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For the New Years Resolution: The Health Benefits of Theobroma (and Chocolate)

January 20, 2017

Congratulations, you’ve made it to the final stretch of the holiday season! The New Year has arrived filled with new promises, hopes, opportunities and, of course, resolutions. These resolutions are usually made in the best interest of our health but, quite honestly, are forgotten with the vestiges of the previous year. But this year, I’ve got a resolution that nearly impossible to give up - eat chocolate. That’s right, chocolate.

Cocoa, from which chocolate is made, comes from the Theobroma Cacao tree and was used by the ancient peoples who first cultivated it to treat basically everything - from anaemia to tuberculosis to fevers to poor sexual appetite. And when Europeans brought it back over the pond they experimented with it as a medicine even more - over 100 medical uses for cacao have been documented from the early 16th century. It’s no surprise then that Theobroma Cacao, this apparent cure-all (or as we like to call them today, superfood) means “Food of the Gods.” And it turns out there is scientific backing to the medicinal properties of chocolate, meaning that consuming moderate amounts of cacao actually does have health benefits, just in time for New Years.

As scientific research has discovered, cocoa is brimming with compounds polyphenols, and flavonoids, the latter of which, also called flavanols, is found in fruits, vegetables, wine, and tea and is well known for being a powerful antioxidant. This means that these cacao flavanols help protect LDL cholesterol molecules from oxygen related damage, resulting in lower risk of coronary heart disease as well as a decrease in inflammation. Better yet, cocoa also contains a molecule called Theobromine which simultaneously stimulates our brains, making us more alert, and relieves stress by prompting our brains to produce more calming neurotransmitters. Yet research hasn’t stopped there, scientists today are still looking into the properties of cacao and discovering even more possible health benefits, such as having potential anti-cancer effects.

However, this doesn’t mean that you should run to the nearest grocery store, purchase a box of cheap chocolate-like candy, and eat that instead of dinner - notice how I didn’t say to eat more chocolate? Not all chocolate is created equal, even different types of cacao beans have different levels of flavanols and that’s before the bean is processed. After aggressive processing and addition of unhealthy amounts of milk, sugar, and other additives the left over amount of flavanols in that chocolate bar is negligible. And even with dark chocolate, if you are to eat more of it to get its therapeutic effects, you can’t forget to compensate for the extra sweet - chocolate is still a treat. To get the best health benefits from chocolate you want a bar that is high quality, dark, and has minimal ingredients.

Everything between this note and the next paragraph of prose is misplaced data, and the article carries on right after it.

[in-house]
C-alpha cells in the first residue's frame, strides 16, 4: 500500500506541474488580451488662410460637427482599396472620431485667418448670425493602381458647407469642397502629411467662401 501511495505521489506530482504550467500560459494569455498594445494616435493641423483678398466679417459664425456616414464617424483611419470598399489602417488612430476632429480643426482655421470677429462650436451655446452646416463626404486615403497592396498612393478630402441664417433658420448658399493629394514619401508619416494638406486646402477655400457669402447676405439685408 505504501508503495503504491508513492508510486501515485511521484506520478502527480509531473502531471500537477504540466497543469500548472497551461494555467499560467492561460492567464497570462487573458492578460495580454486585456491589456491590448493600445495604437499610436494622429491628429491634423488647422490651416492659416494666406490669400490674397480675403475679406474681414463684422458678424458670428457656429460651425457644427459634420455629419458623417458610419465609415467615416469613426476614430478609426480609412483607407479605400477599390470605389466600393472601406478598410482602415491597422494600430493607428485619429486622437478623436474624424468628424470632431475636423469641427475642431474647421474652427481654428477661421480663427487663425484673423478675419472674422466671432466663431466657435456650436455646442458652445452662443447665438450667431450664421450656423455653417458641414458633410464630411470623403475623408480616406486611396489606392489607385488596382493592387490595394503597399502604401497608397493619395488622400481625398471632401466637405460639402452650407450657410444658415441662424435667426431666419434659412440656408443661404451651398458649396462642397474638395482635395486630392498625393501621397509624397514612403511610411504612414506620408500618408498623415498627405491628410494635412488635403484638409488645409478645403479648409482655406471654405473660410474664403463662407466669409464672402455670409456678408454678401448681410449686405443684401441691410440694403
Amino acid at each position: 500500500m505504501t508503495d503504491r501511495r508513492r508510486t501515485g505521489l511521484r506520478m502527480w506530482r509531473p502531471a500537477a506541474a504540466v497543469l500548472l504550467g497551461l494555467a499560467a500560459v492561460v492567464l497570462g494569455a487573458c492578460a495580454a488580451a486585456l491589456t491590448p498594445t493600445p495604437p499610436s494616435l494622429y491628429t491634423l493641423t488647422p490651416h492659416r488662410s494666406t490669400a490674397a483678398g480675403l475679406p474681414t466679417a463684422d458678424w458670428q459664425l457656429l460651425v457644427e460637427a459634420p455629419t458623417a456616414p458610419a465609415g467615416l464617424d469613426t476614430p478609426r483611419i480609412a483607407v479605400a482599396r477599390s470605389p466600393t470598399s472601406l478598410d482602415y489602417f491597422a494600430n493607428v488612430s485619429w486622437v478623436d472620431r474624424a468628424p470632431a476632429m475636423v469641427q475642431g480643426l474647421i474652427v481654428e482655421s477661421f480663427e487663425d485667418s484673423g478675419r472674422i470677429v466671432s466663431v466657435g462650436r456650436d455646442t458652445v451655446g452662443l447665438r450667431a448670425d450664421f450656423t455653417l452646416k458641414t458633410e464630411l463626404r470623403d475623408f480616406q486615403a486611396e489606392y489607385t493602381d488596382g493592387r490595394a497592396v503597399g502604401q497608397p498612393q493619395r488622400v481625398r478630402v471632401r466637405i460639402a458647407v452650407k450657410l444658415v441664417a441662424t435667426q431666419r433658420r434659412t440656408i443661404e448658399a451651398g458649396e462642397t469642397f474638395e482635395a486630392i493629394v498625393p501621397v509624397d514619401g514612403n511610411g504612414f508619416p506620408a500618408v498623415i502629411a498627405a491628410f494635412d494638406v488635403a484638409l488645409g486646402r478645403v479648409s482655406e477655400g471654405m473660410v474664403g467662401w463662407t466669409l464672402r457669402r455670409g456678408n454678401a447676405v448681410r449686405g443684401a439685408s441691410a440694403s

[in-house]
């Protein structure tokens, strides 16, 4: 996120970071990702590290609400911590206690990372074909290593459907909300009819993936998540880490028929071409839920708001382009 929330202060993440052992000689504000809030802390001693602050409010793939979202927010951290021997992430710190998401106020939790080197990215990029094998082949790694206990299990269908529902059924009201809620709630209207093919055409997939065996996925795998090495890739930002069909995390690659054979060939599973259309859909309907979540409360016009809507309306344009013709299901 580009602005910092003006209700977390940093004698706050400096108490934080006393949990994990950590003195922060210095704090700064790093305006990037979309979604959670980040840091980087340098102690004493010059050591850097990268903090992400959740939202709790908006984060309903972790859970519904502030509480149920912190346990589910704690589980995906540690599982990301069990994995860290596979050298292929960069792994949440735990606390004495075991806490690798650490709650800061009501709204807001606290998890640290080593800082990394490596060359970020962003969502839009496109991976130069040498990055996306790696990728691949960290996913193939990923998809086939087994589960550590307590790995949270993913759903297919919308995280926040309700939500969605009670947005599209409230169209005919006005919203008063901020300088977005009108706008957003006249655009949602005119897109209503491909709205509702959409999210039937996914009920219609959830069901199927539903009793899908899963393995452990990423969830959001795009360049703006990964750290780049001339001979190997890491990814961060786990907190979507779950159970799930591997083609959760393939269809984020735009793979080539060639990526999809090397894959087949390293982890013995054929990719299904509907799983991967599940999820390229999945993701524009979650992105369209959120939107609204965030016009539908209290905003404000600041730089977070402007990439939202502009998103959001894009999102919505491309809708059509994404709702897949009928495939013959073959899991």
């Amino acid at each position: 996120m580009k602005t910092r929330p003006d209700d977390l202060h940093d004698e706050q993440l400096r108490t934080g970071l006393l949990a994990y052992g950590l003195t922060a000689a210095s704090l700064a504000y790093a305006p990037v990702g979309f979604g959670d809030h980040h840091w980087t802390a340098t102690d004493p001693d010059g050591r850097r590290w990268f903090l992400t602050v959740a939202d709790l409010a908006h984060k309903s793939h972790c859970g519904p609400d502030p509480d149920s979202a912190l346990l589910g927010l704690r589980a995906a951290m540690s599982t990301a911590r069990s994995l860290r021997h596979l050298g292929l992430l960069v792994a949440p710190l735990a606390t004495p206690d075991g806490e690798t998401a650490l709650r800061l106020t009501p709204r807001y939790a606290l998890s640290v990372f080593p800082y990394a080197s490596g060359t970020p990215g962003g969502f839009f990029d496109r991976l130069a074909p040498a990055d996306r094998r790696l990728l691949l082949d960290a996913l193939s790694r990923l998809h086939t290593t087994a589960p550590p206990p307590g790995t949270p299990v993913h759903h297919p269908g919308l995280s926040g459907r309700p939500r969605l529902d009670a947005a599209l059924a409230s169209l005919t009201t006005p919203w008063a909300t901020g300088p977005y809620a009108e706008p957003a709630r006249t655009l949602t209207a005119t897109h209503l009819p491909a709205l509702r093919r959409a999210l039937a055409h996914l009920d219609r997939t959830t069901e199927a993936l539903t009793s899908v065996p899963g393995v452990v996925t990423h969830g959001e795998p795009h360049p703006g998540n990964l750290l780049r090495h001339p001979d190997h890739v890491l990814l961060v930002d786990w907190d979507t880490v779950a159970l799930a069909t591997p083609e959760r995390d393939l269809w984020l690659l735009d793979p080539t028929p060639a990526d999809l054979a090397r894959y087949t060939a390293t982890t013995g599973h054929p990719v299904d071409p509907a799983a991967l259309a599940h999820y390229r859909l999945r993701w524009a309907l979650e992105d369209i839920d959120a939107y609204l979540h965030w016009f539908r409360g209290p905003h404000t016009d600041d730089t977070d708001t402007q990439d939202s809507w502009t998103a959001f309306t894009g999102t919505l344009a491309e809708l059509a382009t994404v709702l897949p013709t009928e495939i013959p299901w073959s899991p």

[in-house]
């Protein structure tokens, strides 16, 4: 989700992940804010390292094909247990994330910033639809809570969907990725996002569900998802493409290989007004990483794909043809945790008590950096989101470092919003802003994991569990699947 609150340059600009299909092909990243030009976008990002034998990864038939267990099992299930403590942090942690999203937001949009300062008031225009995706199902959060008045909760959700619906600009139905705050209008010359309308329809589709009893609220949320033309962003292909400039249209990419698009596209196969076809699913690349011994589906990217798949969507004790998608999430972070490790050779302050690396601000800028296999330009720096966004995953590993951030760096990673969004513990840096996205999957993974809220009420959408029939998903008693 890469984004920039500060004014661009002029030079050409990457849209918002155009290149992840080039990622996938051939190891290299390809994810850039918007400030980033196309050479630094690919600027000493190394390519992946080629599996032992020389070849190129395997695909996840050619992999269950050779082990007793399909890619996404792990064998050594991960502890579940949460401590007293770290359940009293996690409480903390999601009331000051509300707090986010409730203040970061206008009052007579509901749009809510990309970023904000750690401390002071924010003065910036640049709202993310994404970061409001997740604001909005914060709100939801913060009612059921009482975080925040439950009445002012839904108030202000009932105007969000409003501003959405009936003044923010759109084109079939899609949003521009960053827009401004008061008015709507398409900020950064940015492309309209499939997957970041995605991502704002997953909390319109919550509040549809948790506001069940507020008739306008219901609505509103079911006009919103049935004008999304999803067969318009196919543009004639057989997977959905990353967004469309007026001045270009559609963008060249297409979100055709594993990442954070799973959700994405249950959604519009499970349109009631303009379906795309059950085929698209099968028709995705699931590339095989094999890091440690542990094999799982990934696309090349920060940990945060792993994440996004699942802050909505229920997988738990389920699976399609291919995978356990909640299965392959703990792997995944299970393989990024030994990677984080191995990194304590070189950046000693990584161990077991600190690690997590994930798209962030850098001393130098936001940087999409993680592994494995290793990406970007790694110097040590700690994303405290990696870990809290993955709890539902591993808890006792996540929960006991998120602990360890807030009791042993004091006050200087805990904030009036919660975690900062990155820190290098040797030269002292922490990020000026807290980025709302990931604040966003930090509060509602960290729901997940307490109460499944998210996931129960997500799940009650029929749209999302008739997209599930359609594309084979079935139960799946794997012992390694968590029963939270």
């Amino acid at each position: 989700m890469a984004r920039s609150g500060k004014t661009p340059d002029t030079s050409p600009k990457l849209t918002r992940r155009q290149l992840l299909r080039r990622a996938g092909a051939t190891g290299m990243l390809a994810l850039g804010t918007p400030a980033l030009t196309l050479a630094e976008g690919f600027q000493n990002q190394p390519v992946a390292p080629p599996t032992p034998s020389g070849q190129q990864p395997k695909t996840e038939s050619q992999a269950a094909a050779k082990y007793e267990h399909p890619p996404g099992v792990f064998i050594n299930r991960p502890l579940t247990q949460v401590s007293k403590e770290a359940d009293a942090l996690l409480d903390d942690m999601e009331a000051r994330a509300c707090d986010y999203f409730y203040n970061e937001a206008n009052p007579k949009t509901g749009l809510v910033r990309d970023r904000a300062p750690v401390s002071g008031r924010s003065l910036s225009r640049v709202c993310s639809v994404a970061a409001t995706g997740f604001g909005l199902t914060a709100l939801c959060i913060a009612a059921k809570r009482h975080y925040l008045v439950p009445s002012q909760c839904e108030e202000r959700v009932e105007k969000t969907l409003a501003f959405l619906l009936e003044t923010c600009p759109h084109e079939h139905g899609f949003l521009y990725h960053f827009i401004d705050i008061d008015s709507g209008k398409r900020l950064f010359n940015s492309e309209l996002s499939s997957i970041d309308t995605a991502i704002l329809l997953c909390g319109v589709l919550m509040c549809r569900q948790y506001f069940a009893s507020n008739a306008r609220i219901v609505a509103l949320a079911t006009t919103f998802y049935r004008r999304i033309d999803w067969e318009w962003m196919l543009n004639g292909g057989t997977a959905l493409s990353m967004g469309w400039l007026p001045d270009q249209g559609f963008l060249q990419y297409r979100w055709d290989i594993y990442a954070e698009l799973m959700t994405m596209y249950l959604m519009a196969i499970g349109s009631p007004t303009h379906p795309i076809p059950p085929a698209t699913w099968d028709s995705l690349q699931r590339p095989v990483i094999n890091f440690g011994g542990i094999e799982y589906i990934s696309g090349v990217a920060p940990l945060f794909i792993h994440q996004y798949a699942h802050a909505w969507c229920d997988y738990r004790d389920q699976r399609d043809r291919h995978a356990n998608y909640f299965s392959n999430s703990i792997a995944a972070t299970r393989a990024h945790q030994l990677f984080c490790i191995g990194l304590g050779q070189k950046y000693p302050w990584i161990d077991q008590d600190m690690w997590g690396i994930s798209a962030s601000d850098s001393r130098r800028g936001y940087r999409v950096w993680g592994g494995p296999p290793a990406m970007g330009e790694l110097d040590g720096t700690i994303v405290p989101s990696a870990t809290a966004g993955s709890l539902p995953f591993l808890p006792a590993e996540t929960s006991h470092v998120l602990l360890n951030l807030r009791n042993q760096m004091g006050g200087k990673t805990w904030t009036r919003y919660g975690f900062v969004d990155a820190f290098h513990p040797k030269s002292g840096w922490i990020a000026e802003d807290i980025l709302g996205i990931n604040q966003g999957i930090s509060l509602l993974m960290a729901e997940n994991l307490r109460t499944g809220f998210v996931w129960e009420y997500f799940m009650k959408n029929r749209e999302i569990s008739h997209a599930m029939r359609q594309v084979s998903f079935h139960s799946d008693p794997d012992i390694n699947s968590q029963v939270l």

That’s why, for your New Year’s Resolution (and who am I kidding, mine too) I suggest we take advantage of chocolate as one of nature’s superfoods by replacing a usual sugary treat with a piece or two of high quality chocolate. That’s certainly a resolution I can get behind.



Sources:

Baharum, Zainal, et al. "Theobroma Cacao: Review Of The Extraction, Isolation, And Bioassay Of Its Potential Anti-Cancer Compounds." Tropical Life Sciences Research 27.1 (2016): 21-42. Academic Search Complete. Web. 27 Dec. 2016.

Crozier, Stephen J., et al. "Cacao Seeds Are A "Super Fruit": A Comparative Analysis Of Various Fruit Powders And Products." Chemistry Central Journal 5.1 (2011): 5-10. Academic Search Complete. Web. 27 Dec. 2016.

De Araujo, Quintino Reis, et al. "Cocoa And Human Health: From Head To Foot--A Review." Critical Reviews In Food Science And Nutrition 56.1 (2016): 1-12. MEDLINE Complete. Web. 27 Dec. 2016.

Gu, Yeyi. "Modulation of obesity-related inflammation by cocoa (Theobroma cacao L. Sterculiaceae)." Dissertation Abstracts International 77. (2016). PsycINFO. Web. 27 Dec. 2016.

Rusconi, M., and A. Conti. "Theobroma Cacao L., The Food Of The Gods: A Scientific Approach Beyond Myths And Claims." Pharmacological Research 61.1 (2010): 5-13. Academic Search Complete. Web. 27 Dec. 2016

Sethi, Simran. Bread, Wine, Chocolate: The Slow Loss of Foods We Love. New York, NY: HarperCollins Publishers, 2015. Print.

Zanteson, Lori. "Dark Chocolate For Your Heart." Environmental Nutrition 37.2 (2014): 1. Health Source - Consumer Edition. Web. 27 Dec. 2016.

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